Fang H, Placencio VR, DeClerck YA (2012) Protumorigenic activity of plasminogen activator inhibitor-1 through an antiapoptotic function. J Natl Cancer Inst 104(19):1470–84

    CAS  PubMed  PubMed Central  Google Scholar 

  8. 8.

    Henderson BE, Feigelson HS (2000) Hormonal carcinogenesis. Carcinogenesis 21(3):427–33

    CAS  PubMed  Google Scholar 

  9. 9.

    Jordan VC (2007) Chemoprevention of breast cancer with selective oestrogen-receptor modulators. Nat Rev Cancer 7(1):46–53

    CAS  PubMed  Google Scholar 

  10. 10.

    Trabert B, et al (2020) Progesterone and Breast Cancer. Endocr Rev 41(2)

  11. 11.

    Chen S et al (2017) The positivity of estrogen receptor and progesterone receptor may not be associated with metastasis and recurrence in epithelial ovarian cancer. Sci Rep 7(1):16922

    PubMed  PubMed Central  Google Scholar 

  12. 12.

    Syed V et al (2001) Expression of gonadotropin receptor and growth responses to key reproductive hormones in normal and malignant human ovarian surface epithelial cells. Cancer Res 61(18):6768–76

    CAS  PubMed  Google Scholar 

  13. 13.

    Cancer Genome Atlas Research N, et al (2013) Integrated genomic characterization of endometrial carcinoma. Nature 497(7447):67-73.

  14. 14.

    Di Zazzo E et al (2018) Estrogens and their receptors in prostate cancer: therapeutic implications. Front Oncol 8:2

    PubMed  PubMed Central  Google Scholar 

  15. 15.

    Yu Y et al (2013) Expression and function of the progesterone receptor in human prostate stroma provide novel insights to cell proliferation control. J Clin Endocrinol Metab 98(7):2887–96

    CAS  PubMed  PubMed Central  Google Scholar 

  16. 16.

    Ishibashi H et al (2005) Progesterone receptor in non-small cell lung cancer–a potent prognostic factor and possible target for endocrine therapy. Cancer Res 65(14):6450–8

    CAS  PubMed  Google Scholar 

  17. 17.

    Siegfried JM (2014) Smoking out reproductive hormone actions in lung cancer. Mol Cancer Res 12(1):24–31

    CAS  PubMed  PubMed Central  Google Scholar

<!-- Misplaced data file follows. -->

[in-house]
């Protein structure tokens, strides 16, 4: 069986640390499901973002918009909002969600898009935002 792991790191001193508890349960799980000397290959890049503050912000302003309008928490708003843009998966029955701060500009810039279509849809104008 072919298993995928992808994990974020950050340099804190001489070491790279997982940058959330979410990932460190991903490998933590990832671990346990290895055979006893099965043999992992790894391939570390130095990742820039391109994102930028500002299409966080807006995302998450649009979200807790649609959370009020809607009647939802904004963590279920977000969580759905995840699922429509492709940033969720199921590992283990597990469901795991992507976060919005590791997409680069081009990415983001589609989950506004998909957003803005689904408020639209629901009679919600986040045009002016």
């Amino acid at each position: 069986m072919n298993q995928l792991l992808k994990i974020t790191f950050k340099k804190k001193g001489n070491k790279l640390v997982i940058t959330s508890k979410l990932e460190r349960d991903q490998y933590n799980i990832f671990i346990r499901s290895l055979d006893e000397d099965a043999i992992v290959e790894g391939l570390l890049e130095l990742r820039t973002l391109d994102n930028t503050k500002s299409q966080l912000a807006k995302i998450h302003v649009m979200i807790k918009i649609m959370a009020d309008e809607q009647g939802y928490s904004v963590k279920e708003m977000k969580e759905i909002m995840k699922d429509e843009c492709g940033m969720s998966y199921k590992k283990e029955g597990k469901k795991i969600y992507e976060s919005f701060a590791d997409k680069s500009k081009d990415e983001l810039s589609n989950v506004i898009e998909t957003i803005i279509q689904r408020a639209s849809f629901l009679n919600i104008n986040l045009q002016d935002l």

18. 18.

    Caiazza F et al (2015) Estrogen receptors and their implications in colorectal carcinogenesis. Front Oncol 5:19

    PubMed  PubMed Central  Google Scholar 

  19. 19.

    Dunnwald LK, Rossing MA, Li CI (2007) Hormone receptor status, tumor characteristics, and prognosis: a prospective cohort of breast cancer patients. Breast Cancer Res 9(1):R6

    PubMed  PubMed Central  Google Scholar 

  20. 20.

    Hua H et al (2018) Mechanisms for estrogen receptor expression in human cancer. Exp Hematol Oncol 7:24

    PubMed  PubMed Central  Google Scholar 

  21. 21.

    Louie MC, Sevigny MB (2017) Steroid hormone receptors as prognostic markers in breast cancer. Am J Cancer Res 7(8):1617–1636

    CAS  PubMed  PubMed Central  Google Scholar 

  22. 22.

    Yu CP et al (2013) Estrogen inhibits renal cell carcinoma cell progression through estrogen receptor-beta activation. PLoS One 8(2):e56667

    CAS  PubMed  PubMed Central  Google Scholar 

  23. 23.

    Zhai Y et al (2010) Loss of estrogen receptor 1 enhances cervical cancer invasion. Am J Pathol 177(2):884–95

    CAS  PubMed  PubMed Central  Google Scholar 

  24. 24.

    Lee P et al (2005) Expression of progesterone receptor is a favorable prognostic marker in ovarian cancer. Gynecol Oncol 96(3):671–7

    CAS  PubMed  Google Scholar 

  25. 25.